I had the under-engine cover replaced today. It went well: though the US TSB I found didn’t apply in Canada, they did have the newly revised part in stock anyway, and replaced the cover under warranty.
The new part still doesn’t have a proper hinge, but the bit of brittle plastic that bends is a little more sensibly designed:
Since we were taking the cover off anyway, I decided to do my next oil change, etc, a little sooner than necessary. The weather is just barely below 15°C these days, but I do much of my driving at night, so I also had them put the winter tires on. A somewhat unexpectedly expensive step was getting the transaxle oil changed. Oddly enough, there is no recommended change interval: just an “inspect and replace as necessary” guideline in the maintenance schedule. Except there’s really no way to do that: there’s no dipstick, so you have to open the drain plug anyway, and no real way to cheaply test the viscosity or for contaminants. Some of the car geeks have been doing that analysis to try to come up with our own user-generated set of change interval guidelines, and the initial evidence is that the first change should be made pretty early on (about 2 years in, so pretty much where my Prius is now). I didn’t bother to try to save any of my transaxle oil for analysis, but it was discoloured relative to new oil. I’ll probably plan for the next change at about 120,000 km, though I’ll be watching the high-mileage geeks for hints ;)
The service guys were pretty good, and let me poke around under the car while they had it up on the jack. Unfortunately, it looks like there’s a little bit of rust starting in places (a few bolts, and on a spot by the exhaust system, pictured below). For a car in Canada, a few little spots of rust is nothing, but it has only gone through one and a half winters, so that’s a little more than I wanted to see this soon. This particular part of the exhaust, around the heat exchanger (unique to the Gen 3 Prius AFAIK) is a bit of a hotspot for rust, and he hypothesizes that there’s a chance that may be a recall item in a few more years.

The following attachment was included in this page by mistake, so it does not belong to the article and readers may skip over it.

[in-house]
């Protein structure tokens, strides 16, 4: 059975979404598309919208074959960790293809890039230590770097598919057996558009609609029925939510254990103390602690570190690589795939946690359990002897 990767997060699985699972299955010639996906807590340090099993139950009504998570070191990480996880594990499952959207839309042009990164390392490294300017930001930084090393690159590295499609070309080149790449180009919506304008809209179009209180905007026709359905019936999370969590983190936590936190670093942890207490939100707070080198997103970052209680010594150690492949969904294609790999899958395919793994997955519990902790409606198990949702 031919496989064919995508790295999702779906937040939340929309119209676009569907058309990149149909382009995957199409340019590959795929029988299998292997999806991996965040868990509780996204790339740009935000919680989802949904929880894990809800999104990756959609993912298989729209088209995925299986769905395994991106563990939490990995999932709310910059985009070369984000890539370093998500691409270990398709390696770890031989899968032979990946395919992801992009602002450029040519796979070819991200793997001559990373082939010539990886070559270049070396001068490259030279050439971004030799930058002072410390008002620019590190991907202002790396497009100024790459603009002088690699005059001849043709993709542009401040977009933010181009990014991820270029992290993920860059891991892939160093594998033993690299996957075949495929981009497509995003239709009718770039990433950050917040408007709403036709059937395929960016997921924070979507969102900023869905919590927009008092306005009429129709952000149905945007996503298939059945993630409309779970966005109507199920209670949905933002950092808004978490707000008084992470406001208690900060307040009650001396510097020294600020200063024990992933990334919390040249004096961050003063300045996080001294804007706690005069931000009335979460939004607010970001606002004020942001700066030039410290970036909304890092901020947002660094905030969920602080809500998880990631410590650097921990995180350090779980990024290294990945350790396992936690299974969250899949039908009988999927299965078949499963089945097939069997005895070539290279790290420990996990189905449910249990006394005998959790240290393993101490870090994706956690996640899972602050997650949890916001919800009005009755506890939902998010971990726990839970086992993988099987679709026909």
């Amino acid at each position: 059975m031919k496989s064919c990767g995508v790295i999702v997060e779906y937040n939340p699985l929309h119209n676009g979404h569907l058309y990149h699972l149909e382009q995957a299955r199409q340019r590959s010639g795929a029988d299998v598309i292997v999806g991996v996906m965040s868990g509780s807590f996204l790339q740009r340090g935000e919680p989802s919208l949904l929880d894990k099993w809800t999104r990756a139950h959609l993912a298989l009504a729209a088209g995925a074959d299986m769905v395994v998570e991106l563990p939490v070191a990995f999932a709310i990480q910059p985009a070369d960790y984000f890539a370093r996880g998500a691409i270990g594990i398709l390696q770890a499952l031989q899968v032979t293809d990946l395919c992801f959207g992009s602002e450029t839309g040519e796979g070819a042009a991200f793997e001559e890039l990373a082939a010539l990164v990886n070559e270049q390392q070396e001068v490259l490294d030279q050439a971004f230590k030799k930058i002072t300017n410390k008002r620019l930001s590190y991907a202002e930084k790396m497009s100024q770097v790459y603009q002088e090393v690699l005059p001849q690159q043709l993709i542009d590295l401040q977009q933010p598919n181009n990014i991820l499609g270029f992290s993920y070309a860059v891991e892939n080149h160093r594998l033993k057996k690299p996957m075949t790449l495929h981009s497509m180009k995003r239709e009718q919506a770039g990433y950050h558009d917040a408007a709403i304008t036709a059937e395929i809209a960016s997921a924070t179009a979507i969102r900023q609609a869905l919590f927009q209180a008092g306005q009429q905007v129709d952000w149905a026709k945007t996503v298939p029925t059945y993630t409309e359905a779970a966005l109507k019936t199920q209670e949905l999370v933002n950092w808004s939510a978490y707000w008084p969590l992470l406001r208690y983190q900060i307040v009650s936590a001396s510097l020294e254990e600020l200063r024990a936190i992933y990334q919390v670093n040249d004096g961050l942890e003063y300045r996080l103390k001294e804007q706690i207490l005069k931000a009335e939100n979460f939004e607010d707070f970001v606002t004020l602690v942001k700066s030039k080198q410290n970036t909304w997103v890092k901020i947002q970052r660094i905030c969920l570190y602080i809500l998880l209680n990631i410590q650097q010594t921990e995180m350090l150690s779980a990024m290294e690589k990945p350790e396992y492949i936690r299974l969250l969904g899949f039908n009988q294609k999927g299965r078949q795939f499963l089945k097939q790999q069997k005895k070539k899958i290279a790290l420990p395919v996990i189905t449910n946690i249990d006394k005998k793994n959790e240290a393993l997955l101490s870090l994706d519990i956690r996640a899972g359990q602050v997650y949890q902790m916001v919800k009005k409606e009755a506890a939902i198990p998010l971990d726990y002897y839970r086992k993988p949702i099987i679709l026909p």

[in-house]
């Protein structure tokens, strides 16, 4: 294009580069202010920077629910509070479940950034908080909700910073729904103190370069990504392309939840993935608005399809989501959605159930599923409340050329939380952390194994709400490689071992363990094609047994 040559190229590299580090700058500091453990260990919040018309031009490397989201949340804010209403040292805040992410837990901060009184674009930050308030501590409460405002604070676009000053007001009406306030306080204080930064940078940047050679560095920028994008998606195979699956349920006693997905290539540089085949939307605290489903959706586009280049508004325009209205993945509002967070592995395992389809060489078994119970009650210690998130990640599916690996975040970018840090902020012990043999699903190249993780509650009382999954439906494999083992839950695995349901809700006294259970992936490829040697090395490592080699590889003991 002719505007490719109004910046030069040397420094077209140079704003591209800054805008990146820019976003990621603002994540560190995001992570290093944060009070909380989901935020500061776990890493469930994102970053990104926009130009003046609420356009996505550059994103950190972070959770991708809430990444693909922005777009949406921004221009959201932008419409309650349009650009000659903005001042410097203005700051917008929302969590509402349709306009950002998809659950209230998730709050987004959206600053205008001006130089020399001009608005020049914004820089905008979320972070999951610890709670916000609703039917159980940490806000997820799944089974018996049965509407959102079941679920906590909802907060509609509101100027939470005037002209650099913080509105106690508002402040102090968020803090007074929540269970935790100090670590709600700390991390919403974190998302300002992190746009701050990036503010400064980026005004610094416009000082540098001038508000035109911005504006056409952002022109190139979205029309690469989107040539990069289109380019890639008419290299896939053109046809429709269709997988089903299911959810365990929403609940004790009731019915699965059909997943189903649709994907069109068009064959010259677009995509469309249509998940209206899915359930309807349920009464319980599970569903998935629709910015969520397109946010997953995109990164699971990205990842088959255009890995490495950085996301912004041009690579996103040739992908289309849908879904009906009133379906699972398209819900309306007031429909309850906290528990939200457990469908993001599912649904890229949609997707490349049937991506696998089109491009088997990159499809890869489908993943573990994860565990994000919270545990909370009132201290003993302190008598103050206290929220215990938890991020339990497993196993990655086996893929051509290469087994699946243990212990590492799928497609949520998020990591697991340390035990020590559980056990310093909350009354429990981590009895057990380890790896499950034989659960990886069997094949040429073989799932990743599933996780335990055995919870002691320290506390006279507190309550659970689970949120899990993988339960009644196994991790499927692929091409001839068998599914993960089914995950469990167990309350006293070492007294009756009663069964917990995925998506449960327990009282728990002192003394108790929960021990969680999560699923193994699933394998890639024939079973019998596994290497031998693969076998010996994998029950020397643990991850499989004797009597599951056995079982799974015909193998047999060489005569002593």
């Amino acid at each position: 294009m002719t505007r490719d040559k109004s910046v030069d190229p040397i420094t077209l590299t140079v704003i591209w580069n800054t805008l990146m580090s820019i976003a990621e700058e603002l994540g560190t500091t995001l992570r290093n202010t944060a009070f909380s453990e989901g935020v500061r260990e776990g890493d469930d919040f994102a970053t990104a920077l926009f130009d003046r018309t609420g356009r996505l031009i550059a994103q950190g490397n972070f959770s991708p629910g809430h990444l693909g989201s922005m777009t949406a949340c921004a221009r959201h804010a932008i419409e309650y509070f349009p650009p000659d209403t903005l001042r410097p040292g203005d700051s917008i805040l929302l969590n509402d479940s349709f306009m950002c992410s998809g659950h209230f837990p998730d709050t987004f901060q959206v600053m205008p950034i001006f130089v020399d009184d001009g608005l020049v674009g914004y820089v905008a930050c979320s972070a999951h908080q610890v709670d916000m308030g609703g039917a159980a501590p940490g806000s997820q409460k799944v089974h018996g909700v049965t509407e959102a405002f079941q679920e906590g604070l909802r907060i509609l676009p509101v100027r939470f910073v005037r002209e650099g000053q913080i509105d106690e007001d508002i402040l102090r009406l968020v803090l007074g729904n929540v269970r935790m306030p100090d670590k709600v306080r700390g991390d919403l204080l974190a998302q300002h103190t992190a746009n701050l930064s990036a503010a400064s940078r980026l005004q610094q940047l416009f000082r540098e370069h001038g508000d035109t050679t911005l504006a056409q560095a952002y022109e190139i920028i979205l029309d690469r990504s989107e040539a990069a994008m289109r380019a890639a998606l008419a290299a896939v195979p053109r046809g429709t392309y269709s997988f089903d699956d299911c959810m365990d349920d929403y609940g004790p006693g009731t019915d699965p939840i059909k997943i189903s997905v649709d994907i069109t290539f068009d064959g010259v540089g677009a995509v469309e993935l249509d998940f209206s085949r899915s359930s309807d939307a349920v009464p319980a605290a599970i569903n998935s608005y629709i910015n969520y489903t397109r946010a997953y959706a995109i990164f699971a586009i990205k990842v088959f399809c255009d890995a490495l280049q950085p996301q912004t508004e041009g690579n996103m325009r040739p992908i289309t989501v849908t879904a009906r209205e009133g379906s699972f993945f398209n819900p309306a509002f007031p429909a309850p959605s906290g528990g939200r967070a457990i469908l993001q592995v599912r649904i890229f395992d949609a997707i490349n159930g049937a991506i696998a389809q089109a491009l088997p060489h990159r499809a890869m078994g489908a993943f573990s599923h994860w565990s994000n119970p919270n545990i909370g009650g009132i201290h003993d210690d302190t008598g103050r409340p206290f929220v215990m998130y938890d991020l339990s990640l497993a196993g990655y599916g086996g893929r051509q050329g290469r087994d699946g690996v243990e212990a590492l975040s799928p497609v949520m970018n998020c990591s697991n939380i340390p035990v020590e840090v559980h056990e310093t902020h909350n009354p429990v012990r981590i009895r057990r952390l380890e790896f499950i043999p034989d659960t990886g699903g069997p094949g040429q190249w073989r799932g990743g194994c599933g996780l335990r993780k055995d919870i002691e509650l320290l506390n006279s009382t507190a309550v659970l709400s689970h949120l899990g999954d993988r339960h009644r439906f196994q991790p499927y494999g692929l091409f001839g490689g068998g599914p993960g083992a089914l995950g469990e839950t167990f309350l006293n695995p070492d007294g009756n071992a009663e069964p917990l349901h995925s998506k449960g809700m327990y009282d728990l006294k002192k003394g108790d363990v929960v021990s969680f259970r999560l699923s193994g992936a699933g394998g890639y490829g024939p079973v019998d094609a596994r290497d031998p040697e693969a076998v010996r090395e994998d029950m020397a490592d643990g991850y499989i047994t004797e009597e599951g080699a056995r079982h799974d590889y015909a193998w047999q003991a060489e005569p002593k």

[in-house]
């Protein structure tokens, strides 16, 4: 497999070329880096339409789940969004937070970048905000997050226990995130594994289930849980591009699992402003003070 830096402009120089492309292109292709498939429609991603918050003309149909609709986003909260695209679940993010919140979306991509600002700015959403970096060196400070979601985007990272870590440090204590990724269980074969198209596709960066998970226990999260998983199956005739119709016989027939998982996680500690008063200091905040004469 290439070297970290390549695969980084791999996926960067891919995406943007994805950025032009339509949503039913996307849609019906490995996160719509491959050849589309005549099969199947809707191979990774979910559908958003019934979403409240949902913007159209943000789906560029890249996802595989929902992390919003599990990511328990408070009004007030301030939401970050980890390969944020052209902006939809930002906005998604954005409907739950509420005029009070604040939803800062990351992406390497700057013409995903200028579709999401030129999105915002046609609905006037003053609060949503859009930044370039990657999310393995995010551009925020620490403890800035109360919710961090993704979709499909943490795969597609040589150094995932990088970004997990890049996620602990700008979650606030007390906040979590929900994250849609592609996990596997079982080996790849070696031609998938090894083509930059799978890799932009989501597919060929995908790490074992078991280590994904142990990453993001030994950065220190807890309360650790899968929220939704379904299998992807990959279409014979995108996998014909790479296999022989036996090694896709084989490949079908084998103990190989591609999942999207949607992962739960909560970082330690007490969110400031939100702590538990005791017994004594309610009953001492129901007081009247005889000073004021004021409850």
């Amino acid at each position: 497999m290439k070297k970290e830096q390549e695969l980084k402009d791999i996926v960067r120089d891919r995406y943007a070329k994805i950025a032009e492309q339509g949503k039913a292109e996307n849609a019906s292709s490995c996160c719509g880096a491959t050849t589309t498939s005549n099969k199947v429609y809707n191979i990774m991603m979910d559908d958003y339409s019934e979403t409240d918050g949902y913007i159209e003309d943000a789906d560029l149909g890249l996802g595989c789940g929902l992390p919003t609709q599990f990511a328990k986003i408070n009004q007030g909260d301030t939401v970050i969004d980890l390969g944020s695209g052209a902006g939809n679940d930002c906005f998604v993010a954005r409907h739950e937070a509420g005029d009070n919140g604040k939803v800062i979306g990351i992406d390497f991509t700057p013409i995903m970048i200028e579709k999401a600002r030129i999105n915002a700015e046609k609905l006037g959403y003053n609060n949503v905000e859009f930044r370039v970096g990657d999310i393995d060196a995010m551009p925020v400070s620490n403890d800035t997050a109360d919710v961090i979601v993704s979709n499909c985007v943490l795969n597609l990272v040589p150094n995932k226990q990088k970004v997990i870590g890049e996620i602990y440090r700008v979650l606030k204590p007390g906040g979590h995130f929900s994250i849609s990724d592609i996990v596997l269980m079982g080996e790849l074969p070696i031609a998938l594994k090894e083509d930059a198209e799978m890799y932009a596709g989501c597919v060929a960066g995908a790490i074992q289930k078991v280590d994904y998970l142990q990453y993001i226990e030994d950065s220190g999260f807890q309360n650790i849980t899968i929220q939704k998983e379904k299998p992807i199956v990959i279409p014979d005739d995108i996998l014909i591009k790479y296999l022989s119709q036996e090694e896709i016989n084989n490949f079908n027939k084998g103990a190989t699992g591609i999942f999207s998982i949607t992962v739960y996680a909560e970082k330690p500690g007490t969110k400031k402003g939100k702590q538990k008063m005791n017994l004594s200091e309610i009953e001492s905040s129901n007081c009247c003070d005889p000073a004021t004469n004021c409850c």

I’m going to look into perhaps rustproofing: I used Krown oil spray on the old Accord, and I think it did the job, but I’ve been hesitant with the Prius since it is a bit different. The tech at the dealership said it wouldn’t help there, since the exhaust system will get hot and burn off an oil spray — it’ll just stink it up for a while is all. I don’t recall that happening with the Accord though. Instead, he recommended a tar-like coating, which I’ve always been a little leery of vs. the oil spray technique. Anyway, something to think about.
Though I didn’t like the look of the rust on the bits that had it, I was a little amazed at how clean most of the underside of the car was. Granted, my last car was 14 years old when I finally got rid of it, and though it wasn’t structurally unsound, there was not a single part underneath that didn’t have at least some rust veneer.
One other potential issue they pointed out was that a small ridge was developing on one of the brake rotors. I don’t know how serious that really is — as long as the pad conforms, and it’s radially symmetric, it should still function as a brake, right? — but he told me to watch for any signs of shaking while braking, etc. The brakes themselves still have a tonne of life left on them: that’s as expected since much of the braking is regenerative, not friction, but still nice to have confirmed.